Of course there was a certain irony about today’s event. The BBC has been cutting back local radio for years and the pandemic gave them the perfect excuse to axe specialist music programmes such as John’s. As far as I can tell the last episode of “Jazz with John Hellings” was broadcast on 22nd March 2020 and the archive remains unavailable. It’s all part of an increasing drive towards homogenisation and it’s only going to get worse, with many of John’s former BBC local radio colleagues about to find themselves out of a job very soon. From the listener’s point of view it’s all very regrettable and to me it all reeks of a wider political and cultural agenda, but this isn’t the time or the place to go into all that.

Thanks to John Hellings for an interesting, informative and entertaining talk and to Debs Hancock who proved to be an empathic host and again demonstrated her impressive interviewing skills. A great curtain raiser for the musical performance from Laura Jurd that was to follow.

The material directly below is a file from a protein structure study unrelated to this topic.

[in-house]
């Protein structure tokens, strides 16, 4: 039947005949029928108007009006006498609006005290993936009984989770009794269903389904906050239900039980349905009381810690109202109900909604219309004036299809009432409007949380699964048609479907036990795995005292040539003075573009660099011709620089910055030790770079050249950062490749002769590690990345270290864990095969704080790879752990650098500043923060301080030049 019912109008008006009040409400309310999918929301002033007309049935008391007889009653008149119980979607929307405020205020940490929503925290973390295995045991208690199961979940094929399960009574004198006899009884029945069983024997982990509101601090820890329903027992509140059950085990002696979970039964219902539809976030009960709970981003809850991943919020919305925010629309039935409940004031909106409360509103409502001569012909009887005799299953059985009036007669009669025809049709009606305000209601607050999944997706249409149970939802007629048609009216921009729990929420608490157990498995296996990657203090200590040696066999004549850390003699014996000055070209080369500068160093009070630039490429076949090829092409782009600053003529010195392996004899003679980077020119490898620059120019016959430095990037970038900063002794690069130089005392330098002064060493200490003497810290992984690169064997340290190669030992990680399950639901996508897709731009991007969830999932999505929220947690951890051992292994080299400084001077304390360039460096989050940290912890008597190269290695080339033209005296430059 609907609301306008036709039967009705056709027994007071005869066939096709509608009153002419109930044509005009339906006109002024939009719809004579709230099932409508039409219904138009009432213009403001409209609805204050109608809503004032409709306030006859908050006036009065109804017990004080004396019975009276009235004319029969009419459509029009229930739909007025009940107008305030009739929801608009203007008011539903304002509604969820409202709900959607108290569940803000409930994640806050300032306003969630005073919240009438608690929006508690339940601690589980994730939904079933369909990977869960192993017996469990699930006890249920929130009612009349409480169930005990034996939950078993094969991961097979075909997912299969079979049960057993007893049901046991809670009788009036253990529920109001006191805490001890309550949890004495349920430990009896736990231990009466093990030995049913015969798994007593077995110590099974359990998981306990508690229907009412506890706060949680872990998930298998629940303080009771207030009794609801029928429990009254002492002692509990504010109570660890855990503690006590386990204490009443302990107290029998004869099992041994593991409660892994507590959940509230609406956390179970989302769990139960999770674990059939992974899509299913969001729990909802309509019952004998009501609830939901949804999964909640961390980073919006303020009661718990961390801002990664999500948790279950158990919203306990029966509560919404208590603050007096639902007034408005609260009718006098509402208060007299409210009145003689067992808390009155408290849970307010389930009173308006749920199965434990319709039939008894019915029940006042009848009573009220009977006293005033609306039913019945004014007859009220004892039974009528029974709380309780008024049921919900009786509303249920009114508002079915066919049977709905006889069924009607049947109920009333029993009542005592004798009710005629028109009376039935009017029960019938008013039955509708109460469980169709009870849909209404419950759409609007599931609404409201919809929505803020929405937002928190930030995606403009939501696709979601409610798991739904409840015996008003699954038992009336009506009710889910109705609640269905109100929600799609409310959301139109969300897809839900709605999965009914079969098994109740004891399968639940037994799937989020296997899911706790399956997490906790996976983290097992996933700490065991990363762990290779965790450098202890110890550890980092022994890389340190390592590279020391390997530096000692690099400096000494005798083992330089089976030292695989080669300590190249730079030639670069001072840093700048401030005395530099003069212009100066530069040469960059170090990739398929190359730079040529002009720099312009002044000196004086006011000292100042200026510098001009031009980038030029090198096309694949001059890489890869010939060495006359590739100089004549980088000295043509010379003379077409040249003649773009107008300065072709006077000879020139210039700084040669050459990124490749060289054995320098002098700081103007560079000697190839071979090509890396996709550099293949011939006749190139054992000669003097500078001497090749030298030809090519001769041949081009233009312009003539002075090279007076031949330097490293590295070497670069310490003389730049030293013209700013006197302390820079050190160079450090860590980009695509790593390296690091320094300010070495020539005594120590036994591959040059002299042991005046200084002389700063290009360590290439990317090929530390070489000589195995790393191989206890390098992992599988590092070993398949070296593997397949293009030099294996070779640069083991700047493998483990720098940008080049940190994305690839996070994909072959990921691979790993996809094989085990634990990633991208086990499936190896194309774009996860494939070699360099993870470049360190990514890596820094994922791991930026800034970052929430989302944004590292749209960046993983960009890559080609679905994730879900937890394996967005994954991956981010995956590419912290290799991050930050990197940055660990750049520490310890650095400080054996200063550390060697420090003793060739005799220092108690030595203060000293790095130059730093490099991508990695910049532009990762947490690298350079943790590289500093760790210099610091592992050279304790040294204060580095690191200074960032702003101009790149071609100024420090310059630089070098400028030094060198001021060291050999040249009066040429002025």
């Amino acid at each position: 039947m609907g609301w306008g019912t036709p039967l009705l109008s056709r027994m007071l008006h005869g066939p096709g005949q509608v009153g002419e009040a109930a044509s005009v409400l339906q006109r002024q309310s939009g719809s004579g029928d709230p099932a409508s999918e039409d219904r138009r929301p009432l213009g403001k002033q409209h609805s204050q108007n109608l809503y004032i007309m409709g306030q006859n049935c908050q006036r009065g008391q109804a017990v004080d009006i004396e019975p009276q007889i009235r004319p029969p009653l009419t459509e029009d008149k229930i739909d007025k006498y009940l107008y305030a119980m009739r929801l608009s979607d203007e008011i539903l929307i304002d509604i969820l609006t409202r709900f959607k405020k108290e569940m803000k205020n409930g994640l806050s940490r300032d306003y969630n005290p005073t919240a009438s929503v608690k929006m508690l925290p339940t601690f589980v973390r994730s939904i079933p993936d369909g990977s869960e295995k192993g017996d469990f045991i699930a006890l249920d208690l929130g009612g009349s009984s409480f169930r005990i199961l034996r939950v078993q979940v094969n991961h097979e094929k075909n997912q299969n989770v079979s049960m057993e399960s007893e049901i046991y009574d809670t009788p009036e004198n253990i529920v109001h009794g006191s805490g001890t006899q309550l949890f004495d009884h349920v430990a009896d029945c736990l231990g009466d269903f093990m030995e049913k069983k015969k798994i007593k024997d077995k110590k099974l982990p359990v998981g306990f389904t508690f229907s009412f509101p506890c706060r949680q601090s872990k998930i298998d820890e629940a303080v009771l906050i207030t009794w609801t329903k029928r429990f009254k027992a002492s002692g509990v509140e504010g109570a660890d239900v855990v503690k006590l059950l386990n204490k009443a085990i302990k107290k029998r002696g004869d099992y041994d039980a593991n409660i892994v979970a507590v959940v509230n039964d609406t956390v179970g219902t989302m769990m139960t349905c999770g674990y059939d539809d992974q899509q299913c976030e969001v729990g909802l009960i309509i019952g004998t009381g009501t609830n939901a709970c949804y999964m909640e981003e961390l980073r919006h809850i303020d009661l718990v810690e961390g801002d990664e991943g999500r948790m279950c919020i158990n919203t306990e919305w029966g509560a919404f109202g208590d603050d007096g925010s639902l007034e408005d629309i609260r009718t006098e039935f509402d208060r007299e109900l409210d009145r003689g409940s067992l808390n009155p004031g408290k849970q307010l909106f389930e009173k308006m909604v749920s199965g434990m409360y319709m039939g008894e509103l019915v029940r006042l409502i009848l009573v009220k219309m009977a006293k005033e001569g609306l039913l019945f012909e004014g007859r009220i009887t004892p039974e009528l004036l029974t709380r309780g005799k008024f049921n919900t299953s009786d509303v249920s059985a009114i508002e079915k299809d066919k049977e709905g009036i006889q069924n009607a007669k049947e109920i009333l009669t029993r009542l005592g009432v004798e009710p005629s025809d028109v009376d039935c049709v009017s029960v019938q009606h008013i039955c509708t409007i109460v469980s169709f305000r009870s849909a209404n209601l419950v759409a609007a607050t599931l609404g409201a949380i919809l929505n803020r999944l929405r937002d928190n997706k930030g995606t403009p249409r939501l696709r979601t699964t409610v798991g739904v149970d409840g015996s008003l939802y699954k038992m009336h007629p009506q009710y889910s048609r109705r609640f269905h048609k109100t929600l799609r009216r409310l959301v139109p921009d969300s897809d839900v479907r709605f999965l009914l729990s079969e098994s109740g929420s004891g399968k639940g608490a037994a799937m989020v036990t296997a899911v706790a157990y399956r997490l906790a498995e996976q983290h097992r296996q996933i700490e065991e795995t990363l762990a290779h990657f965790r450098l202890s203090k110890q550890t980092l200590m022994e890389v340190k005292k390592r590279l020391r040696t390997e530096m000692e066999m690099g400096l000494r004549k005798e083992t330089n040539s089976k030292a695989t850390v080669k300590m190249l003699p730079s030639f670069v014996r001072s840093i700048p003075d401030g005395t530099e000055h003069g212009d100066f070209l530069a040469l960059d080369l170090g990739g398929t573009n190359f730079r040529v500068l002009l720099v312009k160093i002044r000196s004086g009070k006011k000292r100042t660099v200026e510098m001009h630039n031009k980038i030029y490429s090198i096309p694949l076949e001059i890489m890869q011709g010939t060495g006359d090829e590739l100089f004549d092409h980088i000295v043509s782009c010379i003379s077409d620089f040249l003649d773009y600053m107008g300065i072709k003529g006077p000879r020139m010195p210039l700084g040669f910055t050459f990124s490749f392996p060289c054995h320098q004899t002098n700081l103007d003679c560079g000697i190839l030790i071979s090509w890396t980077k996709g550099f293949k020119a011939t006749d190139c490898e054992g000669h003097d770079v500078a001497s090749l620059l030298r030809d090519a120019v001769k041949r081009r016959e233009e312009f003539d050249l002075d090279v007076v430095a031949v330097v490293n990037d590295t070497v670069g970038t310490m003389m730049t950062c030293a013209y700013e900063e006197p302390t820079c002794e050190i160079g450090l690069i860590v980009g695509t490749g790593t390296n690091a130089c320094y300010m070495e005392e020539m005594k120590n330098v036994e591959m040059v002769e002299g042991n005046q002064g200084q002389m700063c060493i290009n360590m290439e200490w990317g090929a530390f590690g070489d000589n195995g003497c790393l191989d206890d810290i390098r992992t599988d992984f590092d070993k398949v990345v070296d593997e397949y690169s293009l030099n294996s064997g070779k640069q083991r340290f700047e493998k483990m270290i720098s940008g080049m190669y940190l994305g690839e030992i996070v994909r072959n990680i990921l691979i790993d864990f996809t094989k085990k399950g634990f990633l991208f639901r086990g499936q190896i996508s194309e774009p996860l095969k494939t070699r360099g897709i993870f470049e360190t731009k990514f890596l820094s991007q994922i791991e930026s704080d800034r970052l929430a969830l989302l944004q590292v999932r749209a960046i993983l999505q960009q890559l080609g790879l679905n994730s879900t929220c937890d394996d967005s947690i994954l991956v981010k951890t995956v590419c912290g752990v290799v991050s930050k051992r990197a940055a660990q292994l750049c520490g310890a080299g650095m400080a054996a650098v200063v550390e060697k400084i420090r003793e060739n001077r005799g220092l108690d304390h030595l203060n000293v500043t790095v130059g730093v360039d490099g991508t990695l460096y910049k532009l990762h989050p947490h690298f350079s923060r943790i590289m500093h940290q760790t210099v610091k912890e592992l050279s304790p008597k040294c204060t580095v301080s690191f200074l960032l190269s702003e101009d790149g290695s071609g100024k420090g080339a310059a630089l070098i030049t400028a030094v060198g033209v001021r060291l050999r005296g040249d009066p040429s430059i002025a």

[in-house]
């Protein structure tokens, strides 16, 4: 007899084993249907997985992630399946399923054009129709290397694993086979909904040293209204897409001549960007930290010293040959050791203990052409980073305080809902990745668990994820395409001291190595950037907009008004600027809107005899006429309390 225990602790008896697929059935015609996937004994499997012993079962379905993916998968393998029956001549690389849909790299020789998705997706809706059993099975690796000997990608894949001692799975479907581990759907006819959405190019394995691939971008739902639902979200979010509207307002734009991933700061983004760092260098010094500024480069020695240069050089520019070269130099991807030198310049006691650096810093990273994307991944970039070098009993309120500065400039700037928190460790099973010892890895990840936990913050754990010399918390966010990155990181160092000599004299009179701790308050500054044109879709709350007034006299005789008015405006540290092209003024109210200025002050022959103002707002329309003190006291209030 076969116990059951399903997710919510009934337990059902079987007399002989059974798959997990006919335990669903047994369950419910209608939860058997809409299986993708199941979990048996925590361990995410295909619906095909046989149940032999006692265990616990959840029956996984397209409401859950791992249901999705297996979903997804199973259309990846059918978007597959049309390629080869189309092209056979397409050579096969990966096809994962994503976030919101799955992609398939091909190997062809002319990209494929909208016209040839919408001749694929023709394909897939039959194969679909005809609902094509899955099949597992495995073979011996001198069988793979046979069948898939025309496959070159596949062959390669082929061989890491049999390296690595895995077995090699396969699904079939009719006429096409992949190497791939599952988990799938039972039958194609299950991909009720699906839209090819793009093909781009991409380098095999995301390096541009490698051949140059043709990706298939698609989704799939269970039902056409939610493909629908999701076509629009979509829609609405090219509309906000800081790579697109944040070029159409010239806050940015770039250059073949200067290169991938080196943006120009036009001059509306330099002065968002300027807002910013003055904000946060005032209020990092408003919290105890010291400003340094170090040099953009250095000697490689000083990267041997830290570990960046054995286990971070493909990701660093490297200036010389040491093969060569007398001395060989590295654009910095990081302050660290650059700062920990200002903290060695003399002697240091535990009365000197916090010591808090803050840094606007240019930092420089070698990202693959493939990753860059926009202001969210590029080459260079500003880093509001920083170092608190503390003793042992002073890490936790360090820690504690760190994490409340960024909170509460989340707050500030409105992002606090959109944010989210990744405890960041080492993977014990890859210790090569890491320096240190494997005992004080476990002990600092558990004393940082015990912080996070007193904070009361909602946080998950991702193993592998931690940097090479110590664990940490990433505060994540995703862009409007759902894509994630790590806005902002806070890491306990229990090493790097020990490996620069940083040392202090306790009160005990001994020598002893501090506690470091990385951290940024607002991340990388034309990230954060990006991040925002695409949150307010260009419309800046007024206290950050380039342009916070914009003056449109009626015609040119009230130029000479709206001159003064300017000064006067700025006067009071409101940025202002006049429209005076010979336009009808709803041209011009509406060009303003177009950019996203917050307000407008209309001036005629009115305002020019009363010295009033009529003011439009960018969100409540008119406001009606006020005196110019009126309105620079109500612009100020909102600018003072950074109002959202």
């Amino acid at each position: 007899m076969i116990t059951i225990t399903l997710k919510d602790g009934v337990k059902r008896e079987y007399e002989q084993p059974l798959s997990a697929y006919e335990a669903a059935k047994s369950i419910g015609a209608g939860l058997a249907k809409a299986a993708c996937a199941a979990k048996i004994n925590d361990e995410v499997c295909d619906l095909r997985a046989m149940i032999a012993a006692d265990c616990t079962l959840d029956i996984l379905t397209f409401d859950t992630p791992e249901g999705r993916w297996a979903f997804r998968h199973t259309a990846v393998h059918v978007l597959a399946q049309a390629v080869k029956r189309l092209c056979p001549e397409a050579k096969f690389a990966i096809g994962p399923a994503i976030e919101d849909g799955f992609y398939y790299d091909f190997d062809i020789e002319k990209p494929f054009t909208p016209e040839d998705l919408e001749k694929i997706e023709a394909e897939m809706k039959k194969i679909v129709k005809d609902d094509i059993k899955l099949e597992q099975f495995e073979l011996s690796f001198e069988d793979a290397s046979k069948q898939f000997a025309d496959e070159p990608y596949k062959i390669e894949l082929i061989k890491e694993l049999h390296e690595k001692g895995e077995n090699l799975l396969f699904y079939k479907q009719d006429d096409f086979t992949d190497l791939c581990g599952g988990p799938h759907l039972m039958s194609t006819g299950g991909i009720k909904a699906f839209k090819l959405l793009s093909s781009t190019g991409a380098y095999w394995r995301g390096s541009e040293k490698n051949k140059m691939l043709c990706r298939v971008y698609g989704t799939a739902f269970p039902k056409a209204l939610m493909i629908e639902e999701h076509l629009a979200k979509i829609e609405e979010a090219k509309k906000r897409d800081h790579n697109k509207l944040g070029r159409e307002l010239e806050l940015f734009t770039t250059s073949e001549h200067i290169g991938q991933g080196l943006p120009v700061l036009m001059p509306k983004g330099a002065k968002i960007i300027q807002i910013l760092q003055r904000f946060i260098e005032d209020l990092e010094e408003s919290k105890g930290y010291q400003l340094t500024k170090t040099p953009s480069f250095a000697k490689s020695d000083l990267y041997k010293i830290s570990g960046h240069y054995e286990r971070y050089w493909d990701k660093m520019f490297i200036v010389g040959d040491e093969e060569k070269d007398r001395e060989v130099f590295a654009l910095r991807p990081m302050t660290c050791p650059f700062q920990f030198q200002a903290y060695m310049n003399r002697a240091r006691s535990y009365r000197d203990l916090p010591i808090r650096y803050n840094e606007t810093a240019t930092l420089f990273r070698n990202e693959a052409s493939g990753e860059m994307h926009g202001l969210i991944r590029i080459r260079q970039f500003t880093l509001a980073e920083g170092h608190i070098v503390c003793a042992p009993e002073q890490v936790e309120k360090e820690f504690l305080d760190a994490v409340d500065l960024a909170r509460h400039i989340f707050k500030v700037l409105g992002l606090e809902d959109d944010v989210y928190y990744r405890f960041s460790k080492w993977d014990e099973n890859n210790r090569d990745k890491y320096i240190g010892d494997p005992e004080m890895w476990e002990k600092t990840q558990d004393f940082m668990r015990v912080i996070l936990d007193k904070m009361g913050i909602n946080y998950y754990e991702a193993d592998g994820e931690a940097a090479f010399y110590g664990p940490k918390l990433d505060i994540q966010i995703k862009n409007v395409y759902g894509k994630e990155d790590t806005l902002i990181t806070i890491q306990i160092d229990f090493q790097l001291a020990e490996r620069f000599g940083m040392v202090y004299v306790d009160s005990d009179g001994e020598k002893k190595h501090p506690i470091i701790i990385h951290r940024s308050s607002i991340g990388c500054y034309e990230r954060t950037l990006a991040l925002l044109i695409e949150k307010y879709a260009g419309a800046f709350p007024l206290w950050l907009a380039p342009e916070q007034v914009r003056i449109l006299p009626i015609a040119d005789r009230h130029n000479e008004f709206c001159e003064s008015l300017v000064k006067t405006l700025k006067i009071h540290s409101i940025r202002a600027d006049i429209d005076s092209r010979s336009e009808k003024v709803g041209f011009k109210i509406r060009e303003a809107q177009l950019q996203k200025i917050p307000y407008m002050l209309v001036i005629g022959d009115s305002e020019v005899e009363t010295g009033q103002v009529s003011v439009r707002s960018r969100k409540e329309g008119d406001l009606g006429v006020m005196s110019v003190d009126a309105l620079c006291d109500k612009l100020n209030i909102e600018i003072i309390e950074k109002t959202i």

Laura Jurd – trumpet, piano Cameron Scott – euphonium, Hanna Mbuya- tuba, James Kitchman – guitar, Toby Yapp – electric bass, Corrie Dick – drums, percussion

It represented a considerable coup for Black Mountain Jazz to persuade the award winning trumpeter and composer Laura Jurd to come and perform at the Wall2Wall Jazz Festival.

Jurd is perhaps best known for her long running quartet Dinosaur (featuring keyboard player Elliot Galvin, bassist Conor Chaplin and drummer Corrie Dick) with whom she has recorded three albums, “Together As One” (2016), “Wonder Trail” (2018) and “To The Earth” (2020). The first of these was nominated for a Mercury Music Prize.

In addition to her work with Dinosaur Jurd has issued a number of albums under her own name, these being “Landing Ground” (2012), “Human Spirit” (2015), “Stepping Back, Jumping In” (2019), the digital only “Trio EP (2019) and “The Big Friendly Album” (2022).

Today’s performance focussed on music from “The Big Friendly Album” and featured the unusually configured instrumental line up listed above. The recording features the same instrumentation with Martin Lee Thomson on euphonium, Danielle Price on tuba, Alex Haines on guitar and Ruth Goller on bass. Thus of tonight’s performers only Jurd and Dick remained from the album.

Jurd is a versatile musician and composer whose music also embraces elements of folk and classical music. The previous evening she had performed in Cardiff, playing alongside a string quartet as part of a concert paying homage to the British composer Gavin Bryars on the occasion of his 80th birthday.